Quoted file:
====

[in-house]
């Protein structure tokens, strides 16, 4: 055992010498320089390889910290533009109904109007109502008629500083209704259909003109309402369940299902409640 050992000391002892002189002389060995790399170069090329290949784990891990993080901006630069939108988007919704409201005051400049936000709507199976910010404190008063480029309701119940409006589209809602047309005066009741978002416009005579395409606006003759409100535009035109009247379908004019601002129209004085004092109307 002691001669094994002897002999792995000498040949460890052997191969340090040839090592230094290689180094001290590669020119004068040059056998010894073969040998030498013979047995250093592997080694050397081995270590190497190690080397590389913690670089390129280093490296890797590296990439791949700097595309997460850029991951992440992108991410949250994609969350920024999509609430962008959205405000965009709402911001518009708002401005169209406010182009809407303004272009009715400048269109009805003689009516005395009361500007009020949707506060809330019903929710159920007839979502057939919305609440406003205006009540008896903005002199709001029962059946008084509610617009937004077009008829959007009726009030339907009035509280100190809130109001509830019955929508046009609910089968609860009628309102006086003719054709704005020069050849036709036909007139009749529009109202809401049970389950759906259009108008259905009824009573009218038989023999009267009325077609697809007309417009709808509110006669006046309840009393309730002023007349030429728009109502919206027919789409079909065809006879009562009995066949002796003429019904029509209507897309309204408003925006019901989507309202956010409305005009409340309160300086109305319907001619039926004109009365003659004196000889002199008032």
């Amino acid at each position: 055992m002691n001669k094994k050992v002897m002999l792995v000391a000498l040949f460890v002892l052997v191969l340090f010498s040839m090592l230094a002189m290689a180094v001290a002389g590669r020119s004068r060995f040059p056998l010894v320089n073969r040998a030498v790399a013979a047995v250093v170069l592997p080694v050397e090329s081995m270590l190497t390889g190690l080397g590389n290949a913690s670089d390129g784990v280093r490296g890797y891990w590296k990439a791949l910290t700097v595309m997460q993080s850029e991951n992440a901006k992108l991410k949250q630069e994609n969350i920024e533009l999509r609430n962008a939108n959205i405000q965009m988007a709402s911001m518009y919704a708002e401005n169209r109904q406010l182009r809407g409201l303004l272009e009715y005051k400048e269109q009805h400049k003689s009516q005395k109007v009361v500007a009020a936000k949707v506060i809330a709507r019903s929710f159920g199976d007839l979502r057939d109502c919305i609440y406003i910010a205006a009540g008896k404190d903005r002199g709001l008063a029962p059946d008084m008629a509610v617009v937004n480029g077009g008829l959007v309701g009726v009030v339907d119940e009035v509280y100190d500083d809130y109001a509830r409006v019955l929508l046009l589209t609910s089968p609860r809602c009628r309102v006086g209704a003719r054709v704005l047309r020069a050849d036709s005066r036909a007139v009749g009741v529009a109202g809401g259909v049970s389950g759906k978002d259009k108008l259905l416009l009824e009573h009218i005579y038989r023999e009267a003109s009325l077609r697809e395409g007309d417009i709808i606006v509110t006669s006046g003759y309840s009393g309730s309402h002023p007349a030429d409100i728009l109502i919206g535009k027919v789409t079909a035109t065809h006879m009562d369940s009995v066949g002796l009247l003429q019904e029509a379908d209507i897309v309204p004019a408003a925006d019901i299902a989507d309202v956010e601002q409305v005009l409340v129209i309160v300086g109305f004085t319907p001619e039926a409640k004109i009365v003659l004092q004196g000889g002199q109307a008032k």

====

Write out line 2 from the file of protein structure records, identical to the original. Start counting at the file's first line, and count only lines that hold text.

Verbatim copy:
């Protein structure tokens, strides 16, 4: 055992010498320089390889910290533009109904109007109502008629500083209704259909003109309402369940299902409640 050992000391002892002189002389060995790399170069090329290949784990891990993080901006630069939108988007919704409201005051400049936000709507199976910010404190008063480029309701119940409006589209809602047309005066009741978002416009005579395409606006003759409100535009035109009247379908004019601002129209004085004092109307 002691001669094994002897002999792995000498040949460890052997191969340090040839090592230094290689180094001290590669020119004068040059056998010894073969040998030498013979047995250093592997080694050397081995270590190497190690080397590389913690670089390129280093490296890797590296990439791949700097595309997460850029991951992440992108991410949250994609969350920024999509609430962008959205405000965009709402911001518009708002401005169209406010182009809407303004272009009715400048269109009805003689009516005395009361500007009020949707506060809330019903929710159920007839979502057939919305609440406003205006009540008896903005002199709001029962059946008084509610617009937004077009008829959007009726009030339907009035509280100190809130109001509830019955929508046009609910089968609860009628309102006086003719054709704005020069050849036709036909007139009749529009109202809401049970389950759906259009108008259905009824009573009218038989023999009267009325077609697809007309417009709808509110006669006046309840009393309730002023007349030429728009109502919206027919789409079909065809006879009562009995066949002796003429019904029509209507897309309204408003925006019901989507309202956010409305005009409340309160300086109305319907001619039926004109009365003659004196000889002199008032």